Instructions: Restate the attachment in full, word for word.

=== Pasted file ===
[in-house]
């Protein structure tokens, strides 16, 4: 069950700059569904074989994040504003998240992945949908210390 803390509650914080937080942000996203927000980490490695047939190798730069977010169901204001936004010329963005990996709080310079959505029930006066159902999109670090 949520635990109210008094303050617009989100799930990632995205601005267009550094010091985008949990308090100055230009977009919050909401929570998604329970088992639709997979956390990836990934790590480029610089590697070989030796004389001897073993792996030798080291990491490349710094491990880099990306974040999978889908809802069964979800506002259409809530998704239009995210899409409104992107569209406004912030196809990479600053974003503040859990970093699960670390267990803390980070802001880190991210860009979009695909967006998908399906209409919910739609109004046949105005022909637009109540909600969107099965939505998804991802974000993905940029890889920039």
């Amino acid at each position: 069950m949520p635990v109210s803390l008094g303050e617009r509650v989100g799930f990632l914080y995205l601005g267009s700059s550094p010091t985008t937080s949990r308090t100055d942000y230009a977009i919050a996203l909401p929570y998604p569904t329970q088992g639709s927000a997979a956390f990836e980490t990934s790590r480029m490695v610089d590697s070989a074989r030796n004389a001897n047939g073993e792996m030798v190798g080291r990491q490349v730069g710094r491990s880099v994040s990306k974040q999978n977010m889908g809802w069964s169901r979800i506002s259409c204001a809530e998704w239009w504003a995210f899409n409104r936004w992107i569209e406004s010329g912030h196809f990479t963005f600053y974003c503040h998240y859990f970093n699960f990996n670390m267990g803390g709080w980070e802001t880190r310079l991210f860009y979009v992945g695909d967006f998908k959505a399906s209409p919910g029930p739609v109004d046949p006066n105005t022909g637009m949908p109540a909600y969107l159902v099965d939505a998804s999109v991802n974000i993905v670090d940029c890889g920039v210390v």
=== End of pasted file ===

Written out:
[in-house]
């Protein structure tokens, strides 16, 4: 069950700059569904074989994040504003998240992945949908210390 803390509650914080937080942000996203927000980490490695047939190798730069977010169901204001936004010329963005990996709080310079959505029930006066159902999109670090 949520635990109210008094303050617009989100799930990632995205601005267009550094010091985008949990308090100055230009977009919050909401929570998604329970088992639709997979956390990836990934790590480029610089590697070989030796004389001897073993792996030798080291990491490349710094491990880099990306974040999978889908809802069964979800506002259409809530998704239009995210899409409104992107569209406004912030196809990479600053974003503040859990970093699960670390267990803390980070802001880190991210860009979009695909967006998908399906209409919910739609109004046949105005022909637009109540909600969107099965939505998804991802974000993905940029890889920039």
């Amino acid at each position: 069950m949520p635990v109210s803390l008094g303050e617009r509650v989100g799930f990632l914080y995205l601005g267009s700059s550094p010091t985008t937080s949990r308090t100055d942000y230009a977009i919050a996203l909401p929570y998604p569904t329970q088992g639709s927000a997979a956390f990836e980490t990934s790590r480029m490695v610089d590697s070989a074989r030796n004389a001897n047939g073993e792996m030798v190798g080291r990491q490349v730069g710094r491990s880099v994040s990306k974040q999978n977010m889908g809802w069964s169901r979800i506002s259409c204001a809530e998704w239009w504003a995210f899409n409104r936004w992107i569209e406004s010329g912030h196809f990479t963005f600053y974003c503040h998240y859990f970093n699960f990996n670390m267990g803390g709080w980070e802001t880190r310079l991210f860009y979009v992945g695909d967006f998908k959505a399906s209409p919910g029930p739609v109004d046949p006066n105005t022909g637009m949908p109540a909600y969107l159902v099965d939505a998804s999109v991802n974000i993905v670090d940029c890889g920039v210390v």